Cringe content or more specifically cringe “comedy” can be defined as a comedy genre centred on socially awkward situations. A couple years ago this type of content would be nowhere close to as popular as it is now. However, with the rise of social media megastars like the Paul and Dobre brothers, Instagram influencers like
Cringe content or more specifically cringe “comedy” can be defined as a comedy genre centred on socially awkward situations. A couple years ago this type of content would be nowhere close to as popular as it is now. However, with the rise of social media megastars like the Paul and Dobre brothers, Instagram influencers like SupremePatty and the likes; cringe content genuinely has tens of millions of people who enjoy it for what it is. That does speak volumes about what millennials relate to. This is a sad reflection on how much weirder entertainment is getting.
Today however, lets try to analyse why people with a level head and common sense actually like watching some of this content. The truth is, if someone knowledgeable watches, for example; a Jake Paul video, the whole facade is just so awkward and the pranks are so hilariously fake, that watching it from an educated standpoint as commentary actually makes it therapeutic to a certain degree. Youtube is full of such channels, each one more cringe than the next. The only thing common amongst such channels, is the millions of subscribers and tens of millions of views.
Instagram is on a similar trajectory, with popular influencers ranging from people who squeeze lemons into their eyes ( Above mentioned SupremePatty, who has over 5 million followers ) to people pouring Doritos and coke over themselves for views. Insufferable Instagram is really taking over. There are people making more money than engineers, lawyers and teachers by just going into the streets, being awkward and cringe, clocking millions of views and subscribers and cashing in on them. ( Examples: @imboxboy 500k followers and @sexyjefo 1 million followers ).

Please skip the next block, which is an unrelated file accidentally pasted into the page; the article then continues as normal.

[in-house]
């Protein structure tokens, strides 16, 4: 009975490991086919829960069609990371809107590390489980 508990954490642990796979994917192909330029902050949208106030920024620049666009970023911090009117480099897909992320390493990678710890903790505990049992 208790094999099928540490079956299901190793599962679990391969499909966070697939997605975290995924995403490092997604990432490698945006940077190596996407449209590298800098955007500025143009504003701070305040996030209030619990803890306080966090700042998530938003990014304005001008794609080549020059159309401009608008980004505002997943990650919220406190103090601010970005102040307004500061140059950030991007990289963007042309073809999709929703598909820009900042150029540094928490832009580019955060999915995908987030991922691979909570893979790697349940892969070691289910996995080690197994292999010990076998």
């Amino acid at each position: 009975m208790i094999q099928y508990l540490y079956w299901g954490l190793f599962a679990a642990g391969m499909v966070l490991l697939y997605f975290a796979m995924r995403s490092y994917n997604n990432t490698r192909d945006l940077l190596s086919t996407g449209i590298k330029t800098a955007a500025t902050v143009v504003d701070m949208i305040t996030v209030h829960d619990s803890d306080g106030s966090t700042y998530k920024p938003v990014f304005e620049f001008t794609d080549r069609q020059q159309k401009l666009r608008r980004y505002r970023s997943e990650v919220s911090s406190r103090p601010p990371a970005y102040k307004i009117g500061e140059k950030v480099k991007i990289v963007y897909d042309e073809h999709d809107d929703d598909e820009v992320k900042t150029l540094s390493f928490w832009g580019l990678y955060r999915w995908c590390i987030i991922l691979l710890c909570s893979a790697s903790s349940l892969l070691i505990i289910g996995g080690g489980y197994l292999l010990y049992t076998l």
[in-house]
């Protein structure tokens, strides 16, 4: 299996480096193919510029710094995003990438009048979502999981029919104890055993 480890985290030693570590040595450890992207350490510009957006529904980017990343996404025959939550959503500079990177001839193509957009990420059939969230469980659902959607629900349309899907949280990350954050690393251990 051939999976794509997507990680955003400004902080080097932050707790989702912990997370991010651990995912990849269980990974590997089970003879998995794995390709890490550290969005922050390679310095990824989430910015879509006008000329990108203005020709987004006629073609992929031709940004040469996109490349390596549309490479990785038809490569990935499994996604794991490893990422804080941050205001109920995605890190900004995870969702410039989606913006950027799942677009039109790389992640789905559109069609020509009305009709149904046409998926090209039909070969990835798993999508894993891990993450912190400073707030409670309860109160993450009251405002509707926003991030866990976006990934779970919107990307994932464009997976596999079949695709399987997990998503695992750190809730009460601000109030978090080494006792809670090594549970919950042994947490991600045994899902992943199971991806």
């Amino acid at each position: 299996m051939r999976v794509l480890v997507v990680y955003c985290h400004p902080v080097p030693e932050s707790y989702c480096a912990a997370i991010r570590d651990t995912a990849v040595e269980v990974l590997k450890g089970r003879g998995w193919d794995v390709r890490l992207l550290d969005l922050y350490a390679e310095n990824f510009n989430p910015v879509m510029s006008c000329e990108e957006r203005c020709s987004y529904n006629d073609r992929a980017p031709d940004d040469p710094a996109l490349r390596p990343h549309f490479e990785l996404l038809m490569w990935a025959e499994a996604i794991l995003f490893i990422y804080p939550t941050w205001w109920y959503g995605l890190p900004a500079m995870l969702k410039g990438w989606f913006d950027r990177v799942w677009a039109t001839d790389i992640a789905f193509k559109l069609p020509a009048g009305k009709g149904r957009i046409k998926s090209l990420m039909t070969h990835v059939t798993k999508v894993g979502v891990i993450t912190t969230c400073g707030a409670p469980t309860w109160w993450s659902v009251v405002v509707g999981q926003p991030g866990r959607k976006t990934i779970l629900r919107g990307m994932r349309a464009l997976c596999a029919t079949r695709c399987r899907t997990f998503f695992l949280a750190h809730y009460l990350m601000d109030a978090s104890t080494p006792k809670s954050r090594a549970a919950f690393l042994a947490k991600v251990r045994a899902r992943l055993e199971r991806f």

So why is it fun to watch such things even though we know how terrible the content is? To be honest, It’s so bad that its good. A part of your logical brain is wondering how this is actually happening. Another part is cringing at the events and reactions of other normal people around.The remaining brain cells you have are crying at the fact that the person you’re watching lives in a multi-million dollar mansion which their social media money bought.
No doubt this is bad content, but the problem is that its too bad. Bad to the point of curiosity. It’s like hearing about the train wreck of the century. Your better sensibilities are repulsed at the thought of it, and yet part of you wants to see that wreck in all its magnificent destruction. You want to see just how gloriously terrible it must be for so many people to be expressing their horror over it. Obviously and for the cringe it offers you, it has to be said that it was worth the watch just so you could witness what the world is slowly becoming.
It’s like a movie called The Room, touted as the worst movie ever. ( And it probably is unless Jake and Logan Paul make one ). This movie was really bad, so much so that The Room is now a cult phenomenon. Everyone was talking about it. Theatres were holding repeat screenings, with each new show bringing in more viewers than the last. Moreover, it became a hit in its own weird way. It’s understandable though, just as we want to know how high in brilliance in art can rise, we also want to know how low it can sink in sheer awfulness, and popular social media influencers seem to be cashing in on this. They are getting views from people who sadly actually enjoy it all the way to people who fully know that they are watching trash. So kudos to them for that, cannot argue with a foolproof business model.
The worrying thing is though, that with more and more young impressionable kids getting personal devices daily, they are sure to watch whats trending, and what’s trending is more often that not cringe.
By Abhishek Aggarwal